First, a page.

Fueled by COVID-19, U.S. deaths will top 3 million in the deadliest year on record

December 22, 2020, 5:31 PM UTC

The year about to end will be a record one on a sad front for Americans: The number of U.S. deaths in 2020 will hit an all-time high, topping 3 million for the first time, with much of the toll coming from the pandemic.

Some 3.2 million Americans will have died by the end of the year of all causes, according to an Associated Press analysis of U.S. government data. That is about 13% more than last year’s tally of 2.85 million deaths, with the increase almost entirely the result of the COVID-19 pandemic. The outbreak is wreaking havoc around the world, but is proportionately deadlier in the U.S. than in many other countries.

The number of deaths in the nation typically rises by a few tens of thousands every year, because of the aging of the population. But this year’s percentage increase, according to the AP, will be the biggest since another major pandemic ripped through the country: the 1918 influenza outbreak that coincided with the final year of World War I.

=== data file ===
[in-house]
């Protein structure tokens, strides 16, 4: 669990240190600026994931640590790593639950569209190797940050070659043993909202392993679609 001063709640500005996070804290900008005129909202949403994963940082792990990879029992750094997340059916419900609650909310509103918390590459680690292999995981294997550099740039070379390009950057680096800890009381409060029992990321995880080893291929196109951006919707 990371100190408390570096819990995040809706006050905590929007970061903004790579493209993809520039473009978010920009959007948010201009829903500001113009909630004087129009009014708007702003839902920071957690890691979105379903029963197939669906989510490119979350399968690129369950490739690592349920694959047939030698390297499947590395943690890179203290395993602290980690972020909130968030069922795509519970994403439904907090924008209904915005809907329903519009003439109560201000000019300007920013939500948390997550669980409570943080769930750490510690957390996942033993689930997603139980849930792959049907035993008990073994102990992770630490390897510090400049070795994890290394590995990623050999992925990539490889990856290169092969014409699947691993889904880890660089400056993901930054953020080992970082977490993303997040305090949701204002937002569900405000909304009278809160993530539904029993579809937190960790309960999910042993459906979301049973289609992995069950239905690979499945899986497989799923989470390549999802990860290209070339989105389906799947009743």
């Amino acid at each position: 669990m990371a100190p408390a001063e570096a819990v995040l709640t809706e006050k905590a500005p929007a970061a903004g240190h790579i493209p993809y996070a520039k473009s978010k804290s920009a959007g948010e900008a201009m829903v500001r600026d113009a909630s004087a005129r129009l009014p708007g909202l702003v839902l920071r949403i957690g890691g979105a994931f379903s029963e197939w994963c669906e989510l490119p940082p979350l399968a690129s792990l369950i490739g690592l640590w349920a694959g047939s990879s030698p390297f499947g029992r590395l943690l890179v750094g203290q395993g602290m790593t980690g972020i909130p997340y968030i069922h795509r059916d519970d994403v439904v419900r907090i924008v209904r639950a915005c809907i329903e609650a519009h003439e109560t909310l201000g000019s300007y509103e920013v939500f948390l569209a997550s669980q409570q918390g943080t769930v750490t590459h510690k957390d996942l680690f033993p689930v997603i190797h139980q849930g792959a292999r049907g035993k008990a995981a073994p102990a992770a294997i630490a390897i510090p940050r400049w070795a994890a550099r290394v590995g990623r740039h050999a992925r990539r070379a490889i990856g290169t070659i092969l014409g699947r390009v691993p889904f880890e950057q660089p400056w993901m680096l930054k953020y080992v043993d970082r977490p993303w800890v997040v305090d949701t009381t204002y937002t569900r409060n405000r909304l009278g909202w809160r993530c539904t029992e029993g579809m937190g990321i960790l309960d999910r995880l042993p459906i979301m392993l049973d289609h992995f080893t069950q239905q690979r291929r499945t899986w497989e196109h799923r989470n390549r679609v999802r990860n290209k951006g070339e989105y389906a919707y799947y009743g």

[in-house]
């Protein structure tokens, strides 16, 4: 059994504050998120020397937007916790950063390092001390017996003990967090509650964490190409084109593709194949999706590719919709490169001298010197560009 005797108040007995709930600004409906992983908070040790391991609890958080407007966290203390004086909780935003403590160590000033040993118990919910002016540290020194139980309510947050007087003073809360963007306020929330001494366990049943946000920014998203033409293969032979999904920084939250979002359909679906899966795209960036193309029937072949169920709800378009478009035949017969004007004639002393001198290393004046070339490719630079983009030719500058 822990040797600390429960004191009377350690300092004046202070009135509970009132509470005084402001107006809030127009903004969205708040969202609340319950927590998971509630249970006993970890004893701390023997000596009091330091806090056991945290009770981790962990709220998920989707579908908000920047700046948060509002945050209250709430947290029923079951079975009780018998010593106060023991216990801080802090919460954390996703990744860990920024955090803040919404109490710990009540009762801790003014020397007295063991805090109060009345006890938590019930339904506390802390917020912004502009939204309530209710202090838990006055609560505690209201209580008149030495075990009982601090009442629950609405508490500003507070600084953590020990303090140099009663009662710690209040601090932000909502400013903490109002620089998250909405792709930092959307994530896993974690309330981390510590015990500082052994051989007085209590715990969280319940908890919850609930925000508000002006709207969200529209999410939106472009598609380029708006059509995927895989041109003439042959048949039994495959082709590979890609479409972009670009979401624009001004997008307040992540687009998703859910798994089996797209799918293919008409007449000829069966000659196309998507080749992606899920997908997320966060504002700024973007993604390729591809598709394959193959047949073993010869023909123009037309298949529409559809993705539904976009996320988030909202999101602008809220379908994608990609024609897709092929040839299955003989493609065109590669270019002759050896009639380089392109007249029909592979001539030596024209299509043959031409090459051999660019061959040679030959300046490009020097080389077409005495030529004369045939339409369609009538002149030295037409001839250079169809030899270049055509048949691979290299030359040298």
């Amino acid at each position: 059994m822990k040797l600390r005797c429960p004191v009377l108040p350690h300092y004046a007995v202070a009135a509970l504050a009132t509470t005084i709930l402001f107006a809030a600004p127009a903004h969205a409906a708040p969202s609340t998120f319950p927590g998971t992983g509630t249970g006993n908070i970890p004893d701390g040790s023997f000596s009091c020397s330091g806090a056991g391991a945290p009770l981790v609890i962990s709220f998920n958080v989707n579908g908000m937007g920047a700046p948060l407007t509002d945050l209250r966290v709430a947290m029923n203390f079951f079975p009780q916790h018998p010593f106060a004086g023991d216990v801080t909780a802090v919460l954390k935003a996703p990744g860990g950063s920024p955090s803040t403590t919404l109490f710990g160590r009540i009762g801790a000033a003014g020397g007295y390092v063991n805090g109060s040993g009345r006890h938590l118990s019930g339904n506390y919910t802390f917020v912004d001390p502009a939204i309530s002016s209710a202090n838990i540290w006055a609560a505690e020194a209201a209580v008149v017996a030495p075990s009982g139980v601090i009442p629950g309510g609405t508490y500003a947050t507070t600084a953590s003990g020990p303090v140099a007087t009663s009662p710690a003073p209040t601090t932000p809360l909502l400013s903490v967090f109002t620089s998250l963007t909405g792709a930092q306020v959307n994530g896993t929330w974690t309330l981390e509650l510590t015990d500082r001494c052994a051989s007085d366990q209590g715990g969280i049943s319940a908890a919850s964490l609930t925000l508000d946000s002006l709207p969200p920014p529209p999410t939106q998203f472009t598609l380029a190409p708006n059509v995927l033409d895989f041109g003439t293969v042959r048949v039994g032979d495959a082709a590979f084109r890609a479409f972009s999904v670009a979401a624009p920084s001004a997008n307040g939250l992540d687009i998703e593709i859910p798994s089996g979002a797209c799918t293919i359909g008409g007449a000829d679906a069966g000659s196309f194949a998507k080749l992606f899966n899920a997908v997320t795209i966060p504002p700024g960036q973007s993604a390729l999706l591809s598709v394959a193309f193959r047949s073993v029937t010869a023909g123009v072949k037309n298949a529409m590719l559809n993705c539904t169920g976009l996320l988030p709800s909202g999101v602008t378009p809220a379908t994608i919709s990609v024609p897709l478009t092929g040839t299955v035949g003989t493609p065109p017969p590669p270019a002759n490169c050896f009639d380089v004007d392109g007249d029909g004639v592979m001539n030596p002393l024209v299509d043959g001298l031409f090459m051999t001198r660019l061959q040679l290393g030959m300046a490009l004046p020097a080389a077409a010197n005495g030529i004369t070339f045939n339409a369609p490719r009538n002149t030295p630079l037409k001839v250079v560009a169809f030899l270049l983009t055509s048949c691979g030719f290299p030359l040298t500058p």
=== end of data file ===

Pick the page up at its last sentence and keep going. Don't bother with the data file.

In the United States, according to the Johns Hopkins data tracker, the death toll attributable to the pandemic has now reached almost 320,000, a tally sure to keep rising given that the number of new daily cases has topped 200,000 this month, even as mortality rates are lower than at the start of the outbreak in late winter. There have been days in December that have seen 3,000 deaths or more.

The year 2021 is likely to bring relief, thanks to planned mass vaccinations. So far 615,000 Americans have been inoculated, including President-elect Biden and, on Tuesday, the country’s top epidemiologist, Anthony Fauci.

Before the pandemic, the U.S. had seen the age-adjusted death rate fall, and last year, life expectancy rose by about six weeks, to 78.8 years, according to the Centers for Disease Control and Prevention.

In addition to the loss of life and the spread of an often devastating illness, COVID-19 continues to take a deep toll on the U.S. economy. On Monday, Congress passed a $900 billion COVID-relief bill to help tens of millions of Americans out of work and businesses shuttered during the pandemic.

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